Darlene Arden: All dogs that are not being adopted from breed rescue or a shelter, or older retired dogs from breeders which will come with a lower adoption fee, will have some cost involved. There are two reasons for cost and you have to be someone who is very careful and does a lot of research. A reputable breeder will figure in the costs associated with breeding: stud fee, health clearances, maybe an emergency visit to the vet during whelping if there's a problem, etc. And you will get a wonderful puppy who is bred just as carefully as his littermate who is going on to a show career. The other instance is the unscrupulous backyard breeder or puppy mill who is in it to make money. Reputable breeders LOSE money on each litter! And beware the "designer" dog. That's just a mixed breed with a big pricetag. If you want a mixed breed, please go to a shelter.


Arlington, Va.: I also have an adorable, nearly-two-year-old Pug named Maude, who is the love of my life!! She wears a harness and collar. I'd love not to make her wear the collar, which I'm sure feels heavy to her; however, I live in a very urban area and worry about how to attach her tags, license, etc., which I feel she needs to wear, for her protection and mine. She is micro-chipped. Any advice for me and my poochie?? I also am disabled, by the way, and use either a walker or motorized chair for mobility, and I want to learn how to walk Maude using the chair so I can take her places. However, I'm worried about having her get away from me and getting hurt....thanks for any advice you have!!

Darlene Arden: Hi! Her tags can attach where the leash attaches on the harness.

Also, the International Association of Animal Behavior Consultants has members who work with the disabled or can direct you to groups that specifically work with the disabled and their dogs. :-) Good luck!


Kensington, Md.: Hi Darlene,

Could you please elaborate on what is clicker training. Thank you for the informative discussion.

Darlene Arden: Clicker training is the informal way of saying Operant Conditioning. The dog is the one who is operant. The clicker is an event marker to break through the language barrier and tell the dog he's doing exactly the right thing at the right time. For more detailed information, you can either read it in Small Dogs, Big Hearts or the Angell book, OR go to: It's so much fun for both the dog and the owner! Wait until you see how easy it is to train your dog.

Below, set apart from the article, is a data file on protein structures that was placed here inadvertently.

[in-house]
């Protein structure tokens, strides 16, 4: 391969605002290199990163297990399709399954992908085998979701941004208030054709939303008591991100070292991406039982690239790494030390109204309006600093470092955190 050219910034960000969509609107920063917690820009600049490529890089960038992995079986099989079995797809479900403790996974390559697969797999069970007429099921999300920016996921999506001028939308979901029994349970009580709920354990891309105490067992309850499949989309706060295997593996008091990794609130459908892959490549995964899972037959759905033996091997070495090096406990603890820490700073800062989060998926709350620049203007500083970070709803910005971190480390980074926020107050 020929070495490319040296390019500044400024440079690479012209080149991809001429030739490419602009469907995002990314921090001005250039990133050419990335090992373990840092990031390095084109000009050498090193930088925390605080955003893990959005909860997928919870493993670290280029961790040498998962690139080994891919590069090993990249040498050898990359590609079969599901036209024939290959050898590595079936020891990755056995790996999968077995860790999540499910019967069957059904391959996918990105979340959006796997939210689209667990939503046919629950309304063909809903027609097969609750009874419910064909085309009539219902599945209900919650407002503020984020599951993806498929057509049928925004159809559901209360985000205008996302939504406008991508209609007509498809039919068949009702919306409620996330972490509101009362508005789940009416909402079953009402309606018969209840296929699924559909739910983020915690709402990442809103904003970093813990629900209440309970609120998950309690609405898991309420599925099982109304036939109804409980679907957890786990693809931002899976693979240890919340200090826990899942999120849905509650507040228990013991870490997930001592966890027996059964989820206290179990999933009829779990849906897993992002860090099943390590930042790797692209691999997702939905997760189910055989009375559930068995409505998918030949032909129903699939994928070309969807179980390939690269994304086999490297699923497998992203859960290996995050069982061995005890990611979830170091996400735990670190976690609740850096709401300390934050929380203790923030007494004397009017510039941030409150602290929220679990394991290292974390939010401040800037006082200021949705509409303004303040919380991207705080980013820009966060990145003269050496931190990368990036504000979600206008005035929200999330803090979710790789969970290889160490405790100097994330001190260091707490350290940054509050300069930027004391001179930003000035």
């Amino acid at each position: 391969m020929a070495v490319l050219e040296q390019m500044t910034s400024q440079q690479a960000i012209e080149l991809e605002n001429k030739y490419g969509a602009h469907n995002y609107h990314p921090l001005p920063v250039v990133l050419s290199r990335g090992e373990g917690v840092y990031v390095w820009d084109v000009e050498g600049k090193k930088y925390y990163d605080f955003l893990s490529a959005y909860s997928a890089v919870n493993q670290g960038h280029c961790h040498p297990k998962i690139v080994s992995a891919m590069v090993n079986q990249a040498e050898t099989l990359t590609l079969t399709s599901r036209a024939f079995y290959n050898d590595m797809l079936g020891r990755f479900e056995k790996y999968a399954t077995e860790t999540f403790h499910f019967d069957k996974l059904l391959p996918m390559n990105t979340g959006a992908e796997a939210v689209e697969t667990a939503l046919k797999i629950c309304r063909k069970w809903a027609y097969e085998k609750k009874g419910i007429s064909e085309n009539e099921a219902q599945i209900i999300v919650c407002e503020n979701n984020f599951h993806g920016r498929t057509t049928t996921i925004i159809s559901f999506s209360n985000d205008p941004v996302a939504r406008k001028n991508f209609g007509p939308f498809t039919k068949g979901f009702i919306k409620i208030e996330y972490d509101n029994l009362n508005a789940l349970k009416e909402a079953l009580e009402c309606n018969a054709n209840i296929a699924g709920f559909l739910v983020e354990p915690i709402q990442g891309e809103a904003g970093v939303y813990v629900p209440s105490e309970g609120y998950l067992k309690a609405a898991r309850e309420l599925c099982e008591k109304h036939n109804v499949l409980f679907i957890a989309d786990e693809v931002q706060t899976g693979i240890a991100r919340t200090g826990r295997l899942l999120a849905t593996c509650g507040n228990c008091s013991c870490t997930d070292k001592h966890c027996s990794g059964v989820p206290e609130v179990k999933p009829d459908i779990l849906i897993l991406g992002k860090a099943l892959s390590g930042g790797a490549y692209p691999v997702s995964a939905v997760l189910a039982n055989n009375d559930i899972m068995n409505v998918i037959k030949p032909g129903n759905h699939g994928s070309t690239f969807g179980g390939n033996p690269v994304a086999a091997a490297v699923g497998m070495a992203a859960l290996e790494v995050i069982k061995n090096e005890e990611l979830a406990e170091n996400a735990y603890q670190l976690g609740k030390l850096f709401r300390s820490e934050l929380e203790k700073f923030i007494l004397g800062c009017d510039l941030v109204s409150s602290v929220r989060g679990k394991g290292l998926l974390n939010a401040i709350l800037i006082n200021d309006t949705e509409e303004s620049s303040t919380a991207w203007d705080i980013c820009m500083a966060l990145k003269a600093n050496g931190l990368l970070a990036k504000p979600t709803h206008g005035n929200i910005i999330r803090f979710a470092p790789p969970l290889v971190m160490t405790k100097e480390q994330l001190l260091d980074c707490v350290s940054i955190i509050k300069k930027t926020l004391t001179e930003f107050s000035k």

Washington, D.C.: My dog got neutered last Thursday. Everything went well and we've been paying very close attention to him, but he looks so sad with that cone on. He bumps around the house and can't really play with his chew toys the way he usually does. How long do we have to keep using the cone if he's showing no signs of trying to lick the wound?

Darlene Arden: This is definitely a question for your veterinarian since all dogs will vary.

Everyone should have a really good rapport with their veterinarian. Each of us is our companion's advocate.


Beltsville, Md.: We have a male fawn pug who is just about to turn 6 months old. When do we neuter him? He still squats to urinate, rather than lifting his leg, though we have recently noticed secretions coming that region that I've heard indicate maturity. Also, I've heard you can get their nasal passaged clipped during the neutering procedure. What are your thoughts?

Darlene Arden: You can have him neutered now. And talk to your veterinarian about clipping the nasal passages. It sounds like your little one has stenotic nares. That should be taken care of by your vet. :-)


Washington D.C.: What is the best way to cure toy dog teething? I have tried toys and treats, however, in your opinion what is the best plan to cure the "baby bites"?